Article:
One of the tasks that falls more and more to the marketing leads within companies such as ours is to orchestrate all these inputs to ensure we get a consistent brand approach.
So creating a more integrated approach is the goal?
Yes. If I go back to when I was a brand manager, I’d go to JWT in Berkeley Square in London and they would offer me all my brand comms needs – TV, print, poster and radio. At the end of the meeting, in would come the media guys and present a media plan. That bears no resemblance to the complexity of what we do right now.
While we’ve got many more opportunities to target, engage and be incredibly creative now, there is a risk that we fragment the very brand equities we are choosing to build because of that lack of integration. It’s a real challenge for the industry.
What do you make of existing agency offers?
There appear to be three different models. There’s the one-stop shop, such as an Ogilvy, that says: "We can offer you everything."
Then there are the holding companies that say they have the best of all the different agencies within their group.
Or you can take a pick-and-choose approach and go to what you believe are the best individual agencies out there.
Those are the three different models that we experiment with. But I don’t think anyone has yet come up with a winning solution to say: "This is the way through."
I would imagine that, after all the diversification we are seeing right now and the acquisitions from the big companies, at some stage we will see an integration back to a full-service offer.
But right now I think there is too much of a risk of not being able to work with the best specialists in a particular area.
We are the second-largest advertiser in the world. I would prefer a more integrated offer, but I’m not going to sacrifice working with anything other than the best. That is our main driver at this stage.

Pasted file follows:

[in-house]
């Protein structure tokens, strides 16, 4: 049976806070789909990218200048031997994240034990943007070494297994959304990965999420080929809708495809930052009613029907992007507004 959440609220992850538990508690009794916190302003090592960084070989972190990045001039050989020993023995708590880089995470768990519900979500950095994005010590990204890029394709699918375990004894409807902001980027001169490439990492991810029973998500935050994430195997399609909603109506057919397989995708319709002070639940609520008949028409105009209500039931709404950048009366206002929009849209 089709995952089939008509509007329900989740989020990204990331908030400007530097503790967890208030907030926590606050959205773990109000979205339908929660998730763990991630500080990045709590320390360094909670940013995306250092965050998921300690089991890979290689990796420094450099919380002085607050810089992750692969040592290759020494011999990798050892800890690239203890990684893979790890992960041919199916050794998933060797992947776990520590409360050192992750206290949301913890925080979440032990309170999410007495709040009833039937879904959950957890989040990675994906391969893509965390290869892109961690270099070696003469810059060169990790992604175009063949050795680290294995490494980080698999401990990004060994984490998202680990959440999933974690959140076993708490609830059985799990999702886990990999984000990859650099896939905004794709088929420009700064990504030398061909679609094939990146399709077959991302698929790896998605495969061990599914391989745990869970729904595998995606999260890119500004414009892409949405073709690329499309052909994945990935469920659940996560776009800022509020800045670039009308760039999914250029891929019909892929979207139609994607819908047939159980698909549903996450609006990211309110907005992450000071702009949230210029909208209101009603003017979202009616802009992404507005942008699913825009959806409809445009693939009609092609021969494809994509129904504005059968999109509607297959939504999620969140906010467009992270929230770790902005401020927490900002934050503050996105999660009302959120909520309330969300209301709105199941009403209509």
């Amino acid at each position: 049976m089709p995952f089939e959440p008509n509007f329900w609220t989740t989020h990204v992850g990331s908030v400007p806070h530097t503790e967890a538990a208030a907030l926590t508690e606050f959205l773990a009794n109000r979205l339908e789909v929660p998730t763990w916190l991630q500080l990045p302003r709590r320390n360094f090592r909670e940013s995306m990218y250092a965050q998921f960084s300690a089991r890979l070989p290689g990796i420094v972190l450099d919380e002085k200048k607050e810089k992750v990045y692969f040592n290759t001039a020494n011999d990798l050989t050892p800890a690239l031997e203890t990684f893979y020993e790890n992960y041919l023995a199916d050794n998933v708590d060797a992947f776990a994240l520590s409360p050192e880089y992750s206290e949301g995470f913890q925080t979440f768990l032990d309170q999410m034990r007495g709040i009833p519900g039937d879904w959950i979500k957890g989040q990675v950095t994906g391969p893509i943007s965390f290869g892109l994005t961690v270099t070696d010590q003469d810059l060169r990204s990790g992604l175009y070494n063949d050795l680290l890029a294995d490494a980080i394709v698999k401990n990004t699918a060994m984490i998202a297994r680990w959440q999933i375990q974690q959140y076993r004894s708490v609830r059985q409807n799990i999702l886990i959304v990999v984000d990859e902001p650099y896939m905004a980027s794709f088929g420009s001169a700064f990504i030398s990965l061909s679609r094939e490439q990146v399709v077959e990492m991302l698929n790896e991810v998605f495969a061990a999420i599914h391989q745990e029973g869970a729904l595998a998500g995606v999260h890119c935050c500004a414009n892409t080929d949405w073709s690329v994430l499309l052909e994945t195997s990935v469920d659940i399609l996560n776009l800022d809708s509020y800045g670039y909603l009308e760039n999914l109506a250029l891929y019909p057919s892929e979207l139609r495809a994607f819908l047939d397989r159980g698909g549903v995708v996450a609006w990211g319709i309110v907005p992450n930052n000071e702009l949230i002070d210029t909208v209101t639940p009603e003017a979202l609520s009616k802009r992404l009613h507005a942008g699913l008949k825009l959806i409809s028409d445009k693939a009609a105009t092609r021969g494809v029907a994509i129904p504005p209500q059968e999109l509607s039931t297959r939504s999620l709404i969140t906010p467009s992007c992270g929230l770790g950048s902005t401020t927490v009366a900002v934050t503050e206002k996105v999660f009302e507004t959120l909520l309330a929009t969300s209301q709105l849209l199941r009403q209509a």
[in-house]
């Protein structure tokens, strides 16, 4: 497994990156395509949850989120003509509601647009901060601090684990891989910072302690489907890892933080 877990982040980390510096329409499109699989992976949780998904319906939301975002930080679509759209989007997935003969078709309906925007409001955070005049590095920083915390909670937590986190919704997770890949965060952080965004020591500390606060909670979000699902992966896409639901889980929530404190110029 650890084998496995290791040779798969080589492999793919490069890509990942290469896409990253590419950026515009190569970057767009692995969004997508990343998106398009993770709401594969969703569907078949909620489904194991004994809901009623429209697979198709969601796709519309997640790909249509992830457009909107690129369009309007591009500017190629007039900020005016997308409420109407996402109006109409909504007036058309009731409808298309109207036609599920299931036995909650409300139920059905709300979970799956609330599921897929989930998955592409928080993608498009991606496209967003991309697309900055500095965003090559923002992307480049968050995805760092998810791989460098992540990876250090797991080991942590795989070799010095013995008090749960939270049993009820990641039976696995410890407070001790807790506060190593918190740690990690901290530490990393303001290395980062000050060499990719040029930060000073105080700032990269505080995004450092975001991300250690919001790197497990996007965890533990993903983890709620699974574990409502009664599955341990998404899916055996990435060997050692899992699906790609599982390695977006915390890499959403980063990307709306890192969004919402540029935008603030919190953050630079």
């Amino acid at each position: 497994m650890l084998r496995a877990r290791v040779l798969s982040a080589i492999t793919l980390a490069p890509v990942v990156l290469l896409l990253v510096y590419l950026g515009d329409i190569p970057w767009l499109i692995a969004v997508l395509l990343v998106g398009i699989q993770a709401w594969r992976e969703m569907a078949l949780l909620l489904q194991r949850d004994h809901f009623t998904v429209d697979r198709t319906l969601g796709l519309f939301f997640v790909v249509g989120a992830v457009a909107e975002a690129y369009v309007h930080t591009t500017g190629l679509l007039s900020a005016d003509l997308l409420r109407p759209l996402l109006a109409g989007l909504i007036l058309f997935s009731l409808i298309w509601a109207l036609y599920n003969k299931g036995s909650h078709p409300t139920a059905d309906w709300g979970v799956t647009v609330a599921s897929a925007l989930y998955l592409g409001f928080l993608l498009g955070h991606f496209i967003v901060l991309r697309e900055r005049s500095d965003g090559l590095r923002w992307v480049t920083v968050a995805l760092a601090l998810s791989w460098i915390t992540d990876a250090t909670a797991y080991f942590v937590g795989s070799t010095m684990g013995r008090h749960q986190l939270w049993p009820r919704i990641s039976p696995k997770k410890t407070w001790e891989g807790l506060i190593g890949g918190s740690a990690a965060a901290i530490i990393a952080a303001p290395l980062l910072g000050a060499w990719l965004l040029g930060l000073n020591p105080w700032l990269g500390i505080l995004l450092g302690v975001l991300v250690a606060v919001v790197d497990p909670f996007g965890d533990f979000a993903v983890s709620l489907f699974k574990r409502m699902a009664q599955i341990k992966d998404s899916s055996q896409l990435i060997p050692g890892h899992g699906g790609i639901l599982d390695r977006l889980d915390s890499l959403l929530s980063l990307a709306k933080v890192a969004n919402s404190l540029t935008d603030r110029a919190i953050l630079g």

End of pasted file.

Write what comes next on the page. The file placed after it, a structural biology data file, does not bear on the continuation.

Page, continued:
As well as the different agencies, you also have relationships with tech platforms and tech brands. Do you think agencies will have that technical capability in the future or will you still have to go direct to the tech brands?
I would be a brave man to predict the future, because there are many futures out there depending on how the tech brands and the agencies evolve. I do believe right now that it’s necessary for us to engage directly with the additional companies (Google, Facebook, Twitter etc).
Five years ago, we were one of the first companies to do one of those Silicon Valley tours that so many have done since. It paid off. We went to see Apple when it was just developing iAd, and we’re still the biggest advertiser on the iAd platform by a long way today. We understand iAds probably better than most because we were there right at the beginning, working with Apple engineers on developing the content.
In a fast-changing world, you either want to be a big company innovating and leading the way or a niche company being very targeted. Where you don’t want to be caught right now is in the middle – it’s a very vulnerable place.
Fortunately, we can be big and innovative. That’s the reason why I started The Unilever Foundry to work with start-ups. It’s another way of bringing ideas and creativity directly into Unilever as opposed to going outside.
You say you would be a brave man to predict the future. But what changes do you see coming down the line?
You’re not going to get to the future first if you don’t have a point of view about where things are going. But you need to carry out multiple different approaches to ensure that you are well-equipped to compete in different scenarios.
In one scenario about the future, I’m absolutely convinced that the combination of the Internet of Things and artificial intelligence is going to create really unique approaches to unpacking personalisation at scale.
Another area of interest is programmatic. Unilever has been very active in the programmatic area for quite a few years now but I think, when that’s done at scale, it won’t just be media – it will be creative as well.
One thing that will become more and more important – and it was ever thus – will be creativity. Increasingly, the added value of great creativity to break through the clutter to get noticed, to reward people, to engage people, to amuse people and to bring people a more personal engagement with brands will become more important.
Next week: What three more senior clients think about the changing landscape.